Exploring well-being, self-harm and suicidality among transgender people

Ballantyne, Lisa (2020) Exploring well-being, self-harm and suicidality among transgender people. D Clin Psy thesis, University of Glasgow.

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Abstract

Purpose: Transgender individuals are substantially more likely to report self-harm and suicidality than both cisgender individuals and other LGBT individuals. The psychosocial factors underlying self-harm and suicidality within the trans population, and how they may lead to suicidal ideation or attempts, remain largely under-researched. Protective factors, such as resilience and help-seeking may help to reduce risk of suicide within the trans population, however further research is required to examine these processes. Similarly, exploring trans-specific experiences of help-seeking for suicidal distress is important when considering suicide prevention. Further empirical research, aimed at improving our understanding and prevention of suicide within this population, is imperative.

Method: A qualitative design was used. Semi-structured interviews were conducted with transgender adults (n=4) in Scotland, who reported a history of self-harm and/or suicidality. Interviews were analysed using Interpretative Phenomenological Analysis (IPA).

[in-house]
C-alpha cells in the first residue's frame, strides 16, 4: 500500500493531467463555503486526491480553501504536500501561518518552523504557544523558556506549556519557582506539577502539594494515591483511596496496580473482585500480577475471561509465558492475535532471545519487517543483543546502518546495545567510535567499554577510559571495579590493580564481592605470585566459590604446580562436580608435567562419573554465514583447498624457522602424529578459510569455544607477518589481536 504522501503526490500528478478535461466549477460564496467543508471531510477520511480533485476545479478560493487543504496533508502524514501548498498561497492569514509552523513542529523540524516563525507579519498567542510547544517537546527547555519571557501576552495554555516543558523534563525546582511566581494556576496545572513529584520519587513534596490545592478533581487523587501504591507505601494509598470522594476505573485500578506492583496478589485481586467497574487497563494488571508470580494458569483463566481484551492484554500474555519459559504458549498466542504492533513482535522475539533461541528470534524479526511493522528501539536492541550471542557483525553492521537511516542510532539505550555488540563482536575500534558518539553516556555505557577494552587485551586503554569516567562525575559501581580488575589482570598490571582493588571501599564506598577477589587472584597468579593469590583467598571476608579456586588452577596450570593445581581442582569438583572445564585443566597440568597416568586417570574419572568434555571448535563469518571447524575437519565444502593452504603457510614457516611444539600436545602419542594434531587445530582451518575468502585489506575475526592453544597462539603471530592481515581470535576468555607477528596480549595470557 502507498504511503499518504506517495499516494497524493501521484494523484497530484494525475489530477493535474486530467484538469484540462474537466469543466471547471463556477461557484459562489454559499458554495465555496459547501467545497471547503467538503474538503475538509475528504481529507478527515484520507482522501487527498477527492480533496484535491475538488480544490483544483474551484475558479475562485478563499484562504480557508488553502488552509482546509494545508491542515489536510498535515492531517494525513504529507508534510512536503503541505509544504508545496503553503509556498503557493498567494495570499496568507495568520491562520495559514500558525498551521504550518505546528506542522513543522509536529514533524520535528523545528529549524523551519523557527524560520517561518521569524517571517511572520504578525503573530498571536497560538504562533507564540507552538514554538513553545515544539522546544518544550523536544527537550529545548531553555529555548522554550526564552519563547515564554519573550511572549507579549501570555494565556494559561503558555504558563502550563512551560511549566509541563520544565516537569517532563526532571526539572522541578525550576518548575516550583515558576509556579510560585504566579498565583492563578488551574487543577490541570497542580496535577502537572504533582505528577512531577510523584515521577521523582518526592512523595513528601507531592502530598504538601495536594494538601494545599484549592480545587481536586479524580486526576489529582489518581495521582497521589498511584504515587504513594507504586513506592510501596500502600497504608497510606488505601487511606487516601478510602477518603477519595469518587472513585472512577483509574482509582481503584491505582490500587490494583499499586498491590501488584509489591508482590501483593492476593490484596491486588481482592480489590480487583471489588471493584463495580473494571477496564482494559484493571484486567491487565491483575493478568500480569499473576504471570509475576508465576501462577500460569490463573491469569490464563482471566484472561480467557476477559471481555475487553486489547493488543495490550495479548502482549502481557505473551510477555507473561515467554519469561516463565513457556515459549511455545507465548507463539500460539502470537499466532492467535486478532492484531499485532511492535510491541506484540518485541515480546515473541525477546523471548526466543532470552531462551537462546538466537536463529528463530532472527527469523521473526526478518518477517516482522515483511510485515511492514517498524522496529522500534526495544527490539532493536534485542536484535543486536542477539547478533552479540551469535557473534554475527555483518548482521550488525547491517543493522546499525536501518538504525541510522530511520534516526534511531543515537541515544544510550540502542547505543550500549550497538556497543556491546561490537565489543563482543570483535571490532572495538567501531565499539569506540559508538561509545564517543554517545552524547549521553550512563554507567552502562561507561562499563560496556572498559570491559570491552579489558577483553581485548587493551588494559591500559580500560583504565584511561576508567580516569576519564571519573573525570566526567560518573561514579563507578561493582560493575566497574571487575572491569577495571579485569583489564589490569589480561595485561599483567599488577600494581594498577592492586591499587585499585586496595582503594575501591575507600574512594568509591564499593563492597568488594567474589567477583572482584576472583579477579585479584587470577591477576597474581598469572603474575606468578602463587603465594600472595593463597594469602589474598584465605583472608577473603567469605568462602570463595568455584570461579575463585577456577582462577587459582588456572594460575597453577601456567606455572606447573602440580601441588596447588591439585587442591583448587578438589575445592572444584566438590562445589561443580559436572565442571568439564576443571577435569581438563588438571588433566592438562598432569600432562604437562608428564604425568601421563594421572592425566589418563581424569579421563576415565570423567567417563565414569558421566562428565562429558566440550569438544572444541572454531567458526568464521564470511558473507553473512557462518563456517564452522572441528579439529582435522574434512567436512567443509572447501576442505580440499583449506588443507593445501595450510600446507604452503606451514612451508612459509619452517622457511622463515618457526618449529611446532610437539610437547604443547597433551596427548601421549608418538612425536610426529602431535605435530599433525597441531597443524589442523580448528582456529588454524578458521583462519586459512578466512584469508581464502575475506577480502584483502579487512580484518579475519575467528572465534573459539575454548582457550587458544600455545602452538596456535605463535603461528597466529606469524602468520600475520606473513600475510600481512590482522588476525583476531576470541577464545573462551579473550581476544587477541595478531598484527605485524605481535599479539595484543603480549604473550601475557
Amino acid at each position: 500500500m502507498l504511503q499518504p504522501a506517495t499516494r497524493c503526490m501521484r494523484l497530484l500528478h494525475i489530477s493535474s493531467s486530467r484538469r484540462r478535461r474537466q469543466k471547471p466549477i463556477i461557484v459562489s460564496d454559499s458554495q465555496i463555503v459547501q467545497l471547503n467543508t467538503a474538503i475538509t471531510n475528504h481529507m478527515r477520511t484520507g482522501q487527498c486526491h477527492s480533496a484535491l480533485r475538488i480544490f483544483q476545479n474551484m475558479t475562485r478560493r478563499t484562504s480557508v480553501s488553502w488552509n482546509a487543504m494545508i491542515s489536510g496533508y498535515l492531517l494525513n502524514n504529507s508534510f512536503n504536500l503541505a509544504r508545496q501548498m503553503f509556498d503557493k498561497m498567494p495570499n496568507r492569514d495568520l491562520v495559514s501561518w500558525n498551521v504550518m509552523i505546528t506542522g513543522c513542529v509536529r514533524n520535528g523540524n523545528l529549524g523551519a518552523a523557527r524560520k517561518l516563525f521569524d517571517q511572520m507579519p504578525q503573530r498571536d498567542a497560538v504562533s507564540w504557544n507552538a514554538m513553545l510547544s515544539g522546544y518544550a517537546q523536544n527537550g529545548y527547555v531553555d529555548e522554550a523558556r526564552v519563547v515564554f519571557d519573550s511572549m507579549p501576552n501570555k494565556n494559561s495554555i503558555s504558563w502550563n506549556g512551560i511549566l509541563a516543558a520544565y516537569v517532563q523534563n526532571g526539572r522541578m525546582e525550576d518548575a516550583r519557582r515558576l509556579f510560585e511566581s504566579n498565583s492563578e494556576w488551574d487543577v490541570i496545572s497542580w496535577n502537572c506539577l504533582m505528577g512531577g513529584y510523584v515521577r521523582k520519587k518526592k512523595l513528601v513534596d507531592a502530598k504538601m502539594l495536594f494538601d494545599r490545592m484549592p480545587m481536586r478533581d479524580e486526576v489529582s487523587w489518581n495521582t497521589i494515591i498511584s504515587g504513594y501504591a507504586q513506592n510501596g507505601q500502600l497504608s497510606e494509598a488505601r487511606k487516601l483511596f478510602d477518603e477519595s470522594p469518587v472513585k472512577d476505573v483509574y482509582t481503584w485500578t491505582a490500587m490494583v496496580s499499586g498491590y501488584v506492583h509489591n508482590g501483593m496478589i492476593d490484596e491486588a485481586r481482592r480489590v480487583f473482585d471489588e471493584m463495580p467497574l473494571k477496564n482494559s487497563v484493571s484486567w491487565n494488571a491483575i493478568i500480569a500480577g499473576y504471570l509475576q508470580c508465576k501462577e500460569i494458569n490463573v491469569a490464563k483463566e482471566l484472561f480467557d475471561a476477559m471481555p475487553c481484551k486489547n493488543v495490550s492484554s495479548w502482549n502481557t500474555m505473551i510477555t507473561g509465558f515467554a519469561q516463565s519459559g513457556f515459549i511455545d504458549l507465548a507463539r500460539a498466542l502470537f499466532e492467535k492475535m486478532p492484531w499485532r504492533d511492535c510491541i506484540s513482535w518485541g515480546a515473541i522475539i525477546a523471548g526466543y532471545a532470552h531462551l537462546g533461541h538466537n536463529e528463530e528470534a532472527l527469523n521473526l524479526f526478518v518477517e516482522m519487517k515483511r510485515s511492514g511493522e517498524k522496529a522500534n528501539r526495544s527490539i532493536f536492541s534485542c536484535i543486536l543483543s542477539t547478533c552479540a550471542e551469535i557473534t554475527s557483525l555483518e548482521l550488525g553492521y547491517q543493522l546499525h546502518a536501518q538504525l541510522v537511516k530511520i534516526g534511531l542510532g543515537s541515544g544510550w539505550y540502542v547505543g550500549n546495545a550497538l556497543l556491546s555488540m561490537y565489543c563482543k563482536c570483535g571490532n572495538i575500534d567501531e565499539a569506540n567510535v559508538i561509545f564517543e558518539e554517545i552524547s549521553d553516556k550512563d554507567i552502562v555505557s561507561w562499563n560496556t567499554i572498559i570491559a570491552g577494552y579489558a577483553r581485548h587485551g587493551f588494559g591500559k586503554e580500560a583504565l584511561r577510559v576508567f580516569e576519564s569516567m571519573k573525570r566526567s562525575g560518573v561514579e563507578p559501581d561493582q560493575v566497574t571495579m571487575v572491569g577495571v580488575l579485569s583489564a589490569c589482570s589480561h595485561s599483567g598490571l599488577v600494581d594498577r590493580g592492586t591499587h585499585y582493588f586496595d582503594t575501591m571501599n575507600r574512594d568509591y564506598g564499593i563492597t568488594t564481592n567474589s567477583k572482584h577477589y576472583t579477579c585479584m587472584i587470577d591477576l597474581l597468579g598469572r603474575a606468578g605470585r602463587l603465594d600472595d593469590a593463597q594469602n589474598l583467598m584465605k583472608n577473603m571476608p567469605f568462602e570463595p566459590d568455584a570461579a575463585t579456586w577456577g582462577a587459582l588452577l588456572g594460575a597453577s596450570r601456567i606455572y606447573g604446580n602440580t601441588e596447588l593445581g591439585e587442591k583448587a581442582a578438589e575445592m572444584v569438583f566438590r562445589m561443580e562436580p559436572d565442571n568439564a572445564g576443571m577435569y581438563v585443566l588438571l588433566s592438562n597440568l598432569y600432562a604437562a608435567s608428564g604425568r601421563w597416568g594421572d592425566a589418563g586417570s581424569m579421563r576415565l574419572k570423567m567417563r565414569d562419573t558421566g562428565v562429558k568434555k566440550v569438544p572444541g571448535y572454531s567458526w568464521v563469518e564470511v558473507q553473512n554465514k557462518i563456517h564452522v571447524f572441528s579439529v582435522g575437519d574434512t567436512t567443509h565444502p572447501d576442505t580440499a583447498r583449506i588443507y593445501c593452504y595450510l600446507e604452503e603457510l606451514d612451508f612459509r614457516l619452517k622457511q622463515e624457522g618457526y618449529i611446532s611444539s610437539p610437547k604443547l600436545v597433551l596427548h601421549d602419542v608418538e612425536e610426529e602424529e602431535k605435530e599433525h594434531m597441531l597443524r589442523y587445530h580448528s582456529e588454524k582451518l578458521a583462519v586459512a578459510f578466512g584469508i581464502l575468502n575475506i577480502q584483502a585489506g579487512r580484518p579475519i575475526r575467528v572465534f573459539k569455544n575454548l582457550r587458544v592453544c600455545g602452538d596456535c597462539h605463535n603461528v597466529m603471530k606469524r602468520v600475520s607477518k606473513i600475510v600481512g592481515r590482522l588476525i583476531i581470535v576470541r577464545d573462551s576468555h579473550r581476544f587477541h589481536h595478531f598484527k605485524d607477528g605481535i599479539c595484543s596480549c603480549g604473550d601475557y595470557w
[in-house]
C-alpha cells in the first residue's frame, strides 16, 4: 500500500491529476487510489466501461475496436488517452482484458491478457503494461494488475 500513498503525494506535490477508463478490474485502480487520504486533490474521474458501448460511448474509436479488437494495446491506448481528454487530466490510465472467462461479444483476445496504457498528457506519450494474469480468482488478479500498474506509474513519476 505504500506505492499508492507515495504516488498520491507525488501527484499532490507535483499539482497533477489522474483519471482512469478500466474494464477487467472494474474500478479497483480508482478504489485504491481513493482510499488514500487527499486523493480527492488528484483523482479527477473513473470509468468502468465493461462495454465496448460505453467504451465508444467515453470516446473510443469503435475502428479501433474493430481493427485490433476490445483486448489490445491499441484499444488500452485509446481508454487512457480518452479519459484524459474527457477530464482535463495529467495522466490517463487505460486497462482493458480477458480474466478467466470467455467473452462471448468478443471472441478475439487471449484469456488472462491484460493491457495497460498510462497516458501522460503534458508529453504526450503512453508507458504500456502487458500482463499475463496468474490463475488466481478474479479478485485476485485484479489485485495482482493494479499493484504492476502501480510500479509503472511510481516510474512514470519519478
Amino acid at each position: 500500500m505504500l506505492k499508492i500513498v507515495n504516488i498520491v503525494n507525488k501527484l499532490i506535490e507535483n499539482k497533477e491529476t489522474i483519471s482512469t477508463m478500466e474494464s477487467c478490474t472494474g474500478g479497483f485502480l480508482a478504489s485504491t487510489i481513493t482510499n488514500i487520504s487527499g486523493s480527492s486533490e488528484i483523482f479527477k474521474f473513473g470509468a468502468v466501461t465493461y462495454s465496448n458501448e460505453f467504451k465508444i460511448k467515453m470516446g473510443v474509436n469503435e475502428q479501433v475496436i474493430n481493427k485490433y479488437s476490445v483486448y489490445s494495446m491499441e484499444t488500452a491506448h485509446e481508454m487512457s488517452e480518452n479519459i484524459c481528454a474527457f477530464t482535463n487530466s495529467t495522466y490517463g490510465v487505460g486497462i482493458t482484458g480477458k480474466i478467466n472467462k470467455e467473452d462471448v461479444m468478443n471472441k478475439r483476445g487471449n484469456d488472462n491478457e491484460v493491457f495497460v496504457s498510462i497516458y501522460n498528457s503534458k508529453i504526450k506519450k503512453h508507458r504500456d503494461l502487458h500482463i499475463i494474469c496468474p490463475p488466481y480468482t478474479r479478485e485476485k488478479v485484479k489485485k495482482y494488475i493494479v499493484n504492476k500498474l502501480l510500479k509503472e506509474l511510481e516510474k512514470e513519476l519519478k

Results: Four superordinate themes emerged, each with inter-related subordinate themes. 1) “Early Experiences”: How individuals made sense of early experiences which increased their self-harm and suicidal distress. 2) “Intent”: The motives underlying participants’ self-harm and suicidality. 3) “Hope and Resilience”: The protective resilience factors that reduced participants’ self-harm and suicidal distress. 4) “Threats to Resilience”: How participants made sense of additional minority stressors that were relevant to their experiences.

Conclusion: The current study suggests that transgender individuals may experience psychosocial factors related to self-harm and suicidality differently across various stages of their lives. Important insights into the motivations underlying self-harm and suicidality for transgender individuals emerged. Clinical implications are discussed, however further research is required to fully understand self-harm and suicidality within the transgender community.

Item Type: Thesis (D Clin Psy)
Qualification Level: Doctoral
Keywords: Transgender, suicide, self-harm, qualitative, lived experience.
Subjects: B Philosophy. Psychology. Religion > BF Psychology
Colleges/Schools: College of Medical Veterinary and Life Sciences > Institute of Health and Wellbeing > Mental Health and Wellbeing
Supervisor's Name: O'Connor, Professor Rory
Date of Award: 2020
Depositing User: Ms Lisa Ballantyne
Unique ID: glathesis:2020-81691
Copyright: Copyright of this thesis is held by the author.
Date Deposited: 22 Oct 2020 15:44
Last Modified: 22 Oct 2020 16:08
URI: http://theses.gla.ac.uk/id/eprint/81691

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